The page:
Thursday, March 21, 2019

Fact-checking Gowher Rizvi on Al Jazeera


A few weeks ago, Gowher Rizvi, the Bangladesh prime minister's foreign affairs advisor was questioned on Al Jazeera's Head to Head programme by Mehdi Hasan.

For me, as someone who has written about Bangladesh politics for a number of years, the programme was remarkable in that its format allowed for the first time the sustained questioning of someone representing the current Awami League government.

If there was anyone able to respond to Mehdi Hasan's hard questioning, Gowher Rizvi was probably the man to do so - but as I have written earlier, there are aspects of the current government's human rights and governance record that cannot be defended.

In the course of seeking to justify the Bangladesh government's position, Rizvi - and the Bangladesh High Commissioner in the UK who was present to support him - made a number of false statements, inaccuracies and misrepresentations.

Here are 18 examples.

Sunday, March 17, 2019

State agencies release Maroof Zamen from secret detention


On the evening of December 4, 2017, Maroof Zaman, a former Bangladeshi ambassador to Qatar and Vietnam, (as well as previously Counsellor of the Bangladesh High Commission in UK and an additional secretary of the foreign ministry) was picked up by state security agencies as he was driving alone to the airport to pick up his daughter Samiha Zaman. 

Later that day, at around 7.45pm, Zaman called his home telephone landline from an unidentified number and informed the domestic help that some people would come by the house to retrieve his computer, and instructed them to cooperate. About 20 minutes later, three tall, well-dressed men came to the house and took possession of his laptop, home computer, camera, and spare smartphone. They wore caps and surgical masks to conceal their faces from the building’s CCTV cameras.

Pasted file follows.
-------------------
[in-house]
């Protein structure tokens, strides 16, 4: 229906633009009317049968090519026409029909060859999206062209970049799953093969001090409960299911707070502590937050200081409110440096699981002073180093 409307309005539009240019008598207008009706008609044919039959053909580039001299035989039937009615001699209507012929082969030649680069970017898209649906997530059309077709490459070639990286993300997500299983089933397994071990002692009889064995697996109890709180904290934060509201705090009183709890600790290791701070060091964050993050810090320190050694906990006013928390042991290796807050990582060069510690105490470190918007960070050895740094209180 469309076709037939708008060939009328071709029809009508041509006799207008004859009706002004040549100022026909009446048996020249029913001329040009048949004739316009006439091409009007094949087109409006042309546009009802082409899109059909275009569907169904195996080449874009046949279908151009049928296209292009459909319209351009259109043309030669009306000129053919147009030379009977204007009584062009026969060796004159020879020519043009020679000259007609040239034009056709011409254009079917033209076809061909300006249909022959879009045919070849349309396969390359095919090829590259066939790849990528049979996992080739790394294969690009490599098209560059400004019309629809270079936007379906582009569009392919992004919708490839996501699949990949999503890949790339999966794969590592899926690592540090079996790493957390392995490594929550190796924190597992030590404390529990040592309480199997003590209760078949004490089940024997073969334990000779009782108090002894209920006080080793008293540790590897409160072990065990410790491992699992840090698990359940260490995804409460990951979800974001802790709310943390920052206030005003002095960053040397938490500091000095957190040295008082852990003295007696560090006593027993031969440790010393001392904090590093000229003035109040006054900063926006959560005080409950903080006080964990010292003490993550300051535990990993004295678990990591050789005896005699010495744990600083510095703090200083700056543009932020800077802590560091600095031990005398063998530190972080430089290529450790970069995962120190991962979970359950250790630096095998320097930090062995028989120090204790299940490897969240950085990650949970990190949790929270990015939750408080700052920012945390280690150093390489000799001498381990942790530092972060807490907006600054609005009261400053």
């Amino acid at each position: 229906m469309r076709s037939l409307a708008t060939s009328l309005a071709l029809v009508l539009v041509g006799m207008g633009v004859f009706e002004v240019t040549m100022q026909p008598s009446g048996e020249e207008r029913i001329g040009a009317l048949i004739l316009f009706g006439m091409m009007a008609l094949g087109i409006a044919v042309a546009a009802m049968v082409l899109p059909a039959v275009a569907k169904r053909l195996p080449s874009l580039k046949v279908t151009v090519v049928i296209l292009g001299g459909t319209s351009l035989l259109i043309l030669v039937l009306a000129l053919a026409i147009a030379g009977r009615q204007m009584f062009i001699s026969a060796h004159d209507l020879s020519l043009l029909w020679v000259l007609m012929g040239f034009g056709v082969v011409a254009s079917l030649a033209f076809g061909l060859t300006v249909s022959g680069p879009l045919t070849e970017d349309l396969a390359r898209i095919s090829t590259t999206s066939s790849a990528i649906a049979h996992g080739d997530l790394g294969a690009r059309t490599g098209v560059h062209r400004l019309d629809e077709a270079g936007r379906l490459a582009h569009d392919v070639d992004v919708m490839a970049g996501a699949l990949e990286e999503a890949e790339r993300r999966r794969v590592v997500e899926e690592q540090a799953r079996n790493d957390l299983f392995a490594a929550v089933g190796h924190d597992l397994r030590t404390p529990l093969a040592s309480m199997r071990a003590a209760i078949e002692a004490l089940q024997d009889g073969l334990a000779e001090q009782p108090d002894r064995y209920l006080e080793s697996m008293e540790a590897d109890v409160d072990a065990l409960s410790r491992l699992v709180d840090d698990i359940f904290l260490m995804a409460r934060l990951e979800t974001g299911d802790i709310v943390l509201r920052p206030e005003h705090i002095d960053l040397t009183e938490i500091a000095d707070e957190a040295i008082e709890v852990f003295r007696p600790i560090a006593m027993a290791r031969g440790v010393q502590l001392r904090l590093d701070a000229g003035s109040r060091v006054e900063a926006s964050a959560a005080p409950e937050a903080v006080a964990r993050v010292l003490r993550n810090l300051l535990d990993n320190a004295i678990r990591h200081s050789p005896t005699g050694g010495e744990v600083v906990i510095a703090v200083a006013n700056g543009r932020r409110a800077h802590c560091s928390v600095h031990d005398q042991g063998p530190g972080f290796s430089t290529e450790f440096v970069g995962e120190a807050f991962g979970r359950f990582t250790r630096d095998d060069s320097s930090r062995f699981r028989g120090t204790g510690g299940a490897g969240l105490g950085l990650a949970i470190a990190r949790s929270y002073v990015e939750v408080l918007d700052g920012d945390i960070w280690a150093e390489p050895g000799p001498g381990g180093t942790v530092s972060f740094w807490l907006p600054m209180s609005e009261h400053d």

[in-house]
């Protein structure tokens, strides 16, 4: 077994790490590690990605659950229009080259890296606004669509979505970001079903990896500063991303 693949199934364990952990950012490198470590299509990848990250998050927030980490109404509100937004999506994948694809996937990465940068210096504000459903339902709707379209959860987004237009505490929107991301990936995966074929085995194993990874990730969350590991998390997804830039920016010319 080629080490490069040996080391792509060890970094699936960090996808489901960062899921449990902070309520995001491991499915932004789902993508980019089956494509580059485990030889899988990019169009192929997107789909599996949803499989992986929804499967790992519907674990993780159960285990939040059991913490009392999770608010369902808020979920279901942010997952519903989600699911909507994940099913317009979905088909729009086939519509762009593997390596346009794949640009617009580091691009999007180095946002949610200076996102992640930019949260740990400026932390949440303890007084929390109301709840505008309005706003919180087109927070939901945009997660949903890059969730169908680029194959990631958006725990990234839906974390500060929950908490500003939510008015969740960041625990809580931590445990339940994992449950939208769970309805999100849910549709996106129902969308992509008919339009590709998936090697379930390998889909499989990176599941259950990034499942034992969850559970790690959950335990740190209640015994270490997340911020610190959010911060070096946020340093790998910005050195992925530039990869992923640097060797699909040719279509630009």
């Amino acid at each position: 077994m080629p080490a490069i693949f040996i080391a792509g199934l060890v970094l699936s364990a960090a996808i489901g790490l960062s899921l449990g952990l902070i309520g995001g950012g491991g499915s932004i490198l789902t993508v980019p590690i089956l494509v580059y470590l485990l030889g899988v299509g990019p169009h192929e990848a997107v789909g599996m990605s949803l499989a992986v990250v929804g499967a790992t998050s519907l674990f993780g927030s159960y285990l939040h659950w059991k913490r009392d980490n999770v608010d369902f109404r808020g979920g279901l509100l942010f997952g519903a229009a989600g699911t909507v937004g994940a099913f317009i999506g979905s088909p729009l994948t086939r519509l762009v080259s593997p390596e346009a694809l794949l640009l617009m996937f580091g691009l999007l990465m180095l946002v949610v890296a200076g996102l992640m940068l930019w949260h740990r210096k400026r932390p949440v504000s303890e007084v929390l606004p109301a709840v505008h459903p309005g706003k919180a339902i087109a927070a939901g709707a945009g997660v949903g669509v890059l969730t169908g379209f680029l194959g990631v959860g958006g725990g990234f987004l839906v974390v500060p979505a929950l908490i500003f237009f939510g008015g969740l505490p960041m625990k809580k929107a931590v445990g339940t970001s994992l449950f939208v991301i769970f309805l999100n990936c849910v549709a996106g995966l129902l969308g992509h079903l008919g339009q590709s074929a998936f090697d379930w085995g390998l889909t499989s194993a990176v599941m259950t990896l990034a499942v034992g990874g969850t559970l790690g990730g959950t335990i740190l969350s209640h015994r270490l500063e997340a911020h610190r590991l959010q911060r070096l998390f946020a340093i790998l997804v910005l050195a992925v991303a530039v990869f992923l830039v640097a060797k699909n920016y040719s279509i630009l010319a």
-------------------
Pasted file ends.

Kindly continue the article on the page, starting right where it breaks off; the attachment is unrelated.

Friday, March 1, 2019

Al Jazeera's Mehdi Hasan takes on Bangladesh's Gowher Rizvi

This is going to make interesting and engrossing television.

The suave Gowher Rizvi, the Bangladesh Prime Minister's international affairs advisor, taking on the fierce interviewing style of Al Jazeera's Mehdi Hasan. 

The programme is being aired tomorrow on Friday, 1 March and for those interested in Bangladesh is "must watch" television. I was in the audience at the live broadcast, and Rizvi at what point looked like a boxer on the ropes. Though there probably is no one more capable than Rizvi of defending the Bangladesh government's human rights and governance record, the record of the Government on these issues is so parlous that even his skills are insufficient. 

Sunday, February 17, 2019

Resignation letter of Abdur Razzaq from Jamaat

Abdur Razzaq, until Friday an assistant general secretary of the Jamaat-e-Islami resigned from the party in a bold and surprising move. My article for Al Jazeera on this can be read here

Razzaq made public the resignation letter he sent to the leader of the Jamaat, and I am posting it here, as it is a very interesting document.

Tuesday, January 22, 2019

How safe is the current Awami League government?


Why hold a free and fair election which you risk losing, when you can rig it to ensure certain victory, and get away with it?

This was clearly in the mind of the Awami League in Bangladesh which three weeks ago won 293 of the 300 parliamentary seats in what must be the country’s most rigged national elections as the party won its third consecutive term in power. This weekend, Sheikh Hasina organised a victory rally in Dhaka where she told her supporters, "Please remember, retaining victory is harder than earning it.”

In the fifteen years between 1996 and 2009, Bangladesh’s three national elections, though violent, were relatively fair, resulting each time in a change in government. This had nothing to do with the just disposition of the country’s politicians but because three months before each election a neutral caretaker government took over power and ensured a level playing field.

Tuesday, January 8, 2019